Juvenile Criminality – Who Stops Offending and Why?
|October 19, 2011||Posted by M. P. under Juvenile Delinquency, Policy, Program Model, Research||
Findings from the Pathways to Desistance Study out of the University of Pittsburgh, one of the largest current collaborative longitudinal studies in the United States to follow juveniles post-adjudication, indicate that youth offenders tend to decrease their level of criminal behavior over time, no matter the intervention applied. In the brief, Highlights from Pathways to Desistance: A Longitudinal Study of Serious Adolescent Offenders, principle researcher Edward P. Mulvey discusses other key findings of the study including,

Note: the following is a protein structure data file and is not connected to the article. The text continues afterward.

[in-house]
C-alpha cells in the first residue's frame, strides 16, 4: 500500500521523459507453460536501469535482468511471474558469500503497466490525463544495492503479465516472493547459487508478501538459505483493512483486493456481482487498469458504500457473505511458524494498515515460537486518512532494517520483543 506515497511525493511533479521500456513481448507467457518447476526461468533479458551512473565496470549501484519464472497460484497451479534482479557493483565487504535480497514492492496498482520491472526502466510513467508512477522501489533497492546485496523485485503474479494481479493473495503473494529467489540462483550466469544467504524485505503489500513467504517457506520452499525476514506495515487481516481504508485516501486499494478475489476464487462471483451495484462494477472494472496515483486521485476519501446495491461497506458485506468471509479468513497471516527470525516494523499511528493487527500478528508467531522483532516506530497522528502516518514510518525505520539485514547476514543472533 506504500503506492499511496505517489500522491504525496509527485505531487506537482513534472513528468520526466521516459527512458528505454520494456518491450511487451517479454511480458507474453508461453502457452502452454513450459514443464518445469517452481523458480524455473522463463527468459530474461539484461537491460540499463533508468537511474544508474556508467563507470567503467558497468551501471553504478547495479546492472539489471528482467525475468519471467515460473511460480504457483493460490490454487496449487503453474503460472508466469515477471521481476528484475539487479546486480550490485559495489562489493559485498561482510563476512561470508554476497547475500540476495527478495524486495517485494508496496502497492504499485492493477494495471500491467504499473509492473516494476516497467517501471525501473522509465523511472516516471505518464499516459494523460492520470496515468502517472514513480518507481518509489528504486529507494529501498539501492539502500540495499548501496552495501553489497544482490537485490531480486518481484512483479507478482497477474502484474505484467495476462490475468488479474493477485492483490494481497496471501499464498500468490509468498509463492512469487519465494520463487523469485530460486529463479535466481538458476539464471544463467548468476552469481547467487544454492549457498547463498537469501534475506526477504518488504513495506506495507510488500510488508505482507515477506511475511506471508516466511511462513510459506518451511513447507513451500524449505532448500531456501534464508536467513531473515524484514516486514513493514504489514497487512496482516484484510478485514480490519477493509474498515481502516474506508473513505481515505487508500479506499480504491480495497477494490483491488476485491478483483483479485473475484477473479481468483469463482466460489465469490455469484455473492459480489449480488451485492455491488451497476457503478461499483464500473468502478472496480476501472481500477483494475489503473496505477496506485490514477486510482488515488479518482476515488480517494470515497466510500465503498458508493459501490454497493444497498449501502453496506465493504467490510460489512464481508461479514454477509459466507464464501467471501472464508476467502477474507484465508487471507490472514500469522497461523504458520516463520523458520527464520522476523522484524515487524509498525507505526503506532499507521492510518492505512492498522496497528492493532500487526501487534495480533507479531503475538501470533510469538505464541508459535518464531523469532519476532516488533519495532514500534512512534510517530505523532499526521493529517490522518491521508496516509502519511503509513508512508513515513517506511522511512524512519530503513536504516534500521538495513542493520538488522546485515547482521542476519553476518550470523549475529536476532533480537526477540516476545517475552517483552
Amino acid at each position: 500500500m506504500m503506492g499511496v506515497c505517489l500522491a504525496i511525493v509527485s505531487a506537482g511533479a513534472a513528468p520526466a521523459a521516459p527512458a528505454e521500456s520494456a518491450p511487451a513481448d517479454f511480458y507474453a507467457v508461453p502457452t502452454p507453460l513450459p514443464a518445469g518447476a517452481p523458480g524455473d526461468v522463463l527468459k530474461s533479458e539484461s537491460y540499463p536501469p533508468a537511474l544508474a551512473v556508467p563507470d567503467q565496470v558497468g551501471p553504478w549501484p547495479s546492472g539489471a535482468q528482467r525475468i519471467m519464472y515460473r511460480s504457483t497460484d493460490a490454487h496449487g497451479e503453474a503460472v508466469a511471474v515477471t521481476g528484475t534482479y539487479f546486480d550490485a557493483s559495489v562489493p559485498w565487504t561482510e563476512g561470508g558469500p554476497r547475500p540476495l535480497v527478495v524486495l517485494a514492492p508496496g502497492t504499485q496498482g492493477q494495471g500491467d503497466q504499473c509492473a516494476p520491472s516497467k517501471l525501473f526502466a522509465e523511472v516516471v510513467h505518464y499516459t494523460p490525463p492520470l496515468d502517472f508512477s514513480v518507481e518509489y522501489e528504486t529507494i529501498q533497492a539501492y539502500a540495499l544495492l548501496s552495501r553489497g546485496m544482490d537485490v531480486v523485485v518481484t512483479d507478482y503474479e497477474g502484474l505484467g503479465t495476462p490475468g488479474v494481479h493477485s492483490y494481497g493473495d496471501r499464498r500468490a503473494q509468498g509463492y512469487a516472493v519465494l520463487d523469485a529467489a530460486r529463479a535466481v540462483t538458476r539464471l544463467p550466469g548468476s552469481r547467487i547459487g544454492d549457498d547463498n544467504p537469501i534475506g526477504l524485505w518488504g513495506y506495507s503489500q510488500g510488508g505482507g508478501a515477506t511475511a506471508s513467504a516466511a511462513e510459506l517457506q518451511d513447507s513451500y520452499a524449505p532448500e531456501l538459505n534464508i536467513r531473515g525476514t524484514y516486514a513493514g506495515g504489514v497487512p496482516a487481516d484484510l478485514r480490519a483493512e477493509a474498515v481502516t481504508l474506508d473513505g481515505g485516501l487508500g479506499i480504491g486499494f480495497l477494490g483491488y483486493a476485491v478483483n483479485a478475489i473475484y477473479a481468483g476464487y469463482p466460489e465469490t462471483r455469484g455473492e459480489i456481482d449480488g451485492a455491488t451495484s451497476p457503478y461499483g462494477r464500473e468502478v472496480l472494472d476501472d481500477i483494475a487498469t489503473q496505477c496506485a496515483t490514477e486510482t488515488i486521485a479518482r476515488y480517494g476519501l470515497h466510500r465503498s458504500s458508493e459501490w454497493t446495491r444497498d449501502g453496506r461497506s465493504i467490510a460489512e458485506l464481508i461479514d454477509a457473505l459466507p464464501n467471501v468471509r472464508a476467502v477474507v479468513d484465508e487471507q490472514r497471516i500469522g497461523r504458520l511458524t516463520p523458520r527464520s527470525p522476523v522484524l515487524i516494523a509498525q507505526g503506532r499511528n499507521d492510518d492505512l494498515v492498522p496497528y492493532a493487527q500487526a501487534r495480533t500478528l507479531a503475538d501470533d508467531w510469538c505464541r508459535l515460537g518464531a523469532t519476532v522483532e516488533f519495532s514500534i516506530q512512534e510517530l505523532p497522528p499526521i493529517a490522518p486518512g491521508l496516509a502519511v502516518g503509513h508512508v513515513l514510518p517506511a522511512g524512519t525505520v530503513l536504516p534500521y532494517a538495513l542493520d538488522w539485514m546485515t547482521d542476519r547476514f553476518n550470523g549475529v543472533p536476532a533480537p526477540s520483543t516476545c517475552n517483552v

- less drug and alcohol use and a higher level of stability in daily life are factors that differentiate serious juvenile offenders who have stopped offending from those who continue criminal behavior;
- recidivism is not reduced by sentencing juveniles to longer terms in institutions;
- in the short term, drug and alcohol treatment does reduce substance abuse and criminal activity.